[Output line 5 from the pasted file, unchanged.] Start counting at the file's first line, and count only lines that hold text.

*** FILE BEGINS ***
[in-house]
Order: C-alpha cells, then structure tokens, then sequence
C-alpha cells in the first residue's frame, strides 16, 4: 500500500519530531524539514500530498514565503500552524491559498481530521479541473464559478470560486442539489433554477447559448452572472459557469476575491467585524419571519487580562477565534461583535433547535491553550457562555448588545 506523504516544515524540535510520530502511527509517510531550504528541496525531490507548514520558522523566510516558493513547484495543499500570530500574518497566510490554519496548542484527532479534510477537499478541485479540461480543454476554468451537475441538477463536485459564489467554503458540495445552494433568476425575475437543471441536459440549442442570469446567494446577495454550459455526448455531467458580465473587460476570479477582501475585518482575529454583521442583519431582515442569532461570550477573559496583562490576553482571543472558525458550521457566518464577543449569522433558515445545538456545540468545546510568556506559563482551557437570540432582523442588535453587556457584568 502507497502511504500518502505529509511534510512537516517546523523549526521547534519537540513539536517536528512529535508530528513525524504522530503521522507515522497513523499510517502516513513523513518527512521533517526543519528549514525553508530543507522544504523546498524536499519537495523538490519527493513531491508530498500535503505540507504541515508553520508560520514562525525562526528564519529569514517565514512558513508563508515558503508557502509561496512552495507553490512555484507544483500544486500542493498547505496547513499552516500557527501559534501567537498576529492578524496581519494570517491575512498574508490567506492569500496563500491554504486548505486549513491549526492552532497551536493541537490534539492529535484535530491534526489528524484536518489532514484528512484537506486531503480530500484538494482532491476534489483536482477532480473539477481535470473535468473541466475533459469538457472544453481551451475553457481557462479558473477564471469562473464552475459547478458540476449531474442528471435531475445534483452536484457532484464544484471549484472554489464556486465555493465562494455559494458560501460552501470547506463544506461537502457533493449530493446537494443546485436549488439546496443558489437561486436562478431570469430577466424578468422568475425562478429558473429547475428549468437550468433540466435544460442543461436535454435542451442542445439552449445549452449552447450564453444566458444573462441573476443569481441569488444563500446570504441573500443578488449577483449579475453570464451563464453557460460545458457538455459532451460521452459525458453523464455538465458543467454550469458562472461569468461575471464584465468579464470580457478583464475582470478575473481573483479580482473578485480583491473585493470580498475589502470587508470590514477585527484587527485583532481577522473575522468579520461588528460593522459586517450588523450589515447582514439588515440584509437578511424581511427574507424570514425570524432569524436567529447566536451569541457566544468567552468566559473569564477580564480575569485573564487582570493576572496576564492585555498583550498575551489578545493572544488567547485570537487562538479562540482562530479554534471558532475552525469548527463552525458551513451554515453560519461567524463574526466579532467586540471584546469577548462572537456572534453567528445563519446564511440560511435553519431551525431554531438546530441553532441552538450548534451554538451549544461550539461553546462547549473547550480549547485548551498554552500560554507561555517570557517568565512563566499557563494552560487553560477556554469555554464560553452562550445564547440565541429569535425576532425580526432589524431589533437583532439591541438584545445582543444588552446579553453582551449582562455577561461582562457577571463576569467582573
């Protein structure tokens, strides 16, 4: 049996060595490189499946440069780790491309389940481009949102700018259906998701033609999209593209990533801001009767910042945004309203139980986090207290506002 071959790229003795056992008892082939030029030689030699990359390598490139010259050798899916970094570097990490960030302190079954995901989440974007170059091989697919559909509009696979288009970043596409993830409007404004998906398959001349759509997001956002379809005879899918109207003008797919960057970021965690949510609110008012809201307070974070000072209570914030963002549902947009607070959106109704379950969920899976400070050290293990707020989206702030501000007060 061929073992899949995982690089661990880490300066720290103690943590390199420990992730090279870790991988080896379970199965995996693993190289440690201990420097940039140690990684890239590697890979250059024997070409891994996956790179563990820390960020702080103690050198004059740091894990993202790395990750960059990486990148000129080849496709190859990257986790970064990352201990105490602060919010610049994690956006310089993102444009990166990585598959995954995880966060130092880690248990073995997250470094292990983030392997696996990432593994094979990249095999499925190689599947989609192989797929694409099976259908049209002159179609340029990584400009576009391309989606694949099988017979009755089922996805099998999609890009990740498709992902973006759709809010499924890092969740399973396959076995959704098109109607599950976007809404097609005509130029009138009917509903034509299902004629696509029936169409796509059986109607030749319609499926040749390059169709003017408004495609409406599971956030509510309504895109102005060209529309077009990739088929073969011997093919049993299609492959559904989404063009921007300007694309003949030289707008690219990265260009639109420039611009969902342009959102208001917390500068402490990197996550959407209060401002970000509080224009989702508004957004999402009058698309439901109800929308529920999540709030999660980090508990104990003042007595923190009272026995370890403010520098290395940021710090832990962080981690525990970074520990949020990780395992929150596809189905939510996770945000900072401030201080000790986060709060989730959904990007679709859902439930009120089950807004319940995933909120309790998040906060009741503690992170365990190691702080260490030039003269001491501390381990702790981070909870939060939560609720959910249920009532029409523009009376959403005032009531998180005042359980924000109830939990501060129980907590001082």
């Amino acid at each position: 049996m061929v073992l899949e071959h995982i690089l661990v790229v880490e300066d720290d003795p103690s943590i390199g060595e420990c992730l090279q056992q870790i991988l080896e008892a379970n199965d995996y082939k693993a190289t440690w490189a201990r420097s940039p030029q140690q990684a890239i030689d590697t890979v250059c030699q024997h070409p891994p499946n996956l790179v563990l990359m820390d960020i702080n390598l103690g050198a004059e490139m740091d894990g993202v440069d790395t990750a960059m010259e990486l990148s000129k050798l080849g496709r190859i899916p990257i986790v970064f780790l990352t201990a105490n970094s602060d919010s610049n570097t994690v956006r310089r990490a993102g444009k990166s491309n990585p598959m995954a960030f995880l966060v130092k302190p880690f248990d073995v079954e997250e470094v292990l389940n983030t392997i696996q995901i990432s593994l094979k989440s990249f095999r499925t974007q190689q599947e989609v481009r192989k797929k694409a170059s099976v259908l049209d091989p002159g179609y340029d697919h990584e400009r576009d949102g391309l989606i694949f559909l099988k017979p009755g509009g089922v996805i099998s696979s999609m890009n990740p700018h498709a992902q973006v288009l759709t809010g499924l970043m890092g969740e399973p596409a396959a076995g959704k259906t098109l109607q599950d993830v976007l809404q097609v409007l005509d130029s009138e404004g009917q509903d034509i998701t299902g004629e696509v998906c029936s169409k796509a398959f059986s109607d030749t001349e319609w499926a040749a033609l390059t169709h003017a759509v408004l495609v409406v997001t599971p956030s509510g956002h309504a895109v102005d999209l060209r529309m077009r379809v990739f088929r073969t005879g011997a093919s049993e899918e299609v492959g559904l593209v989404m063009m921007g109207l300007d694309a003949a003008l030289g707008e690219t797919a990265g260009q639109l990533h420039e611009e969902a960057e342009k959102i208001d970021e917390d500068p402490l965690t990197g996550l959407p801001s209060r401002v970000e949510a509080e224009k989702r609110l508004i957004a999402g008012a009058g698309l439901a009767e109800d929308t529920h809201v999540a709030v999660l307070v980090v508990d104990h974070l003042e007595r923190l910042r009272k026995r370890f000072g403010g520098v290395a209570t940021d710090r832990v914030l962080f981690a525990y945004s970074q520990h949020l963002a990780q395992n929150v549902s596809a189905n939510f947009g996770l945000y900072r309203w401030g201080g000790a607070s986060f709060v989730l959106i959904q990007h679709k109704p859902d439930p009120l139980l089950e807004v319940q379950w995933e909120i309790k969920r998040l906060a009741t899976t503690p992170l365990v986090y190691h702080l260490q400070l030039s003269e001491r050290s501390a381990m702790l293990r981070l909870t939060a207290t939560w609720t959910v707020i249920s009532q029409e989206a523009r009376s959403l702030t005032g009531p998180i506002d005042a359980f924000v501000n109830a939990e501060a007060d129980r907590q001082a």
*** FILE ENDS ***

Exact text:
């Amino acid at each position: 049996m061929v073992l899949e071959h995982i690089l661990v790229v880490e300066d720290d003795p103690s943590i390199g060595e420990c992730l090279q056992q870790i991988l080896e008892a379970n199965d995996y082939k693993a190289t440690w490189a201990r420097s940039p030029q140690q990684a890239i030689d590697t890979v250059c030699q024997h070409p891994p499946n996956l790179v563990l990359m820390d960020i702080n390598l103690g050198a004059e490139m740091d894990g993202v440069d790395t990750a960059m010259e990486l990148s000129k050798l080849g496709r190859i899916p990257i986790v970064f780790l990352t201990a105490n970094s602060d919010s610049n570097t994690v956006r310089r990490a993102g444009k990166s491309n990585p598959m995954a960030f995880l966060v130092k302190p880690f248990d073995v079954e997250e470094v292990l389940n983030t392997i696996q995901i990432s593994l094979k989440s990249f095999r499925t974007q190689q599947e989609v481009r192989k797929k694409a170059s099976v259908l049209d091989p002159g179609y340029d697919h990584e400009r576009d949102g391309l989606i694949f559909l099988k017979p009755g509009g089922v996805i099998s696979s999609m890009n990740p700018h498709a992902q973006v288009l759709t809010g499924l970043m890092g969740e399973p596409a396959a076995g959704k259906t098109l109607q599950d993830v976007l809404q097609v409007l005509d130029s009138e404004g009917q509903d034509i998701t299902g004629e696509v998906c029936s169409k796509a398959f059986s109607d030749t001349e319609w499926a040749a033609l390059t169709h003017a759509v408004l495609v409406v997001t599971p956030s509510g956002h309504a895109v102005d999209l060209r529309m077009r379809v990739f088929r073969t005879g011997a093919s049993e899918e299609v492959g559904l593209v989404m063009m921007g109207l300007d694309a003949a003008l030289g707008e690219t797919a990265g260009q639109l990533h420039e611009e969902a960057e342009k959102i208001d970021e917390d500068p402490l965690t990197g996550l959407p801001s209060r401002v970000e949510a509080e224009k989702r609110l508004i957004a999402g008012a009058g698309l439901a009767e109800d929308t529920h809201v999540a709030v999660l307070v980090v508990d104990h974070l003042e007595r923190l910042r009272k026995r370890f000072g403010g520098v290395a209570t940021d710090r832990v914030l962080f981690a525990y945004s970074q520990h949020l963002a990780q395992n929150v549902s596809a189905n939510f947009g996770l945000y900072r309203w401030g201080g000790a607070s986060f709060v989730l959106i959904q990007h679709k109704p859902d439930p009120l139980l089950e807004v319940q379950w995933e909120i309790k969920r998040l906060a009741t899976t503690p992170l365990v986090y190691h702080l260490q400070l030039s003269e001491r050290s501390a381990m702790l293990r981070l909870t939060a207290t939560w609720t959910v707020i249920s009532q029409e989206a523009r009376s959403l702030t005032g009531p998180i506002d005042a359980f924000v501000n109830a939990e501060a007060d129980r907590q001082a």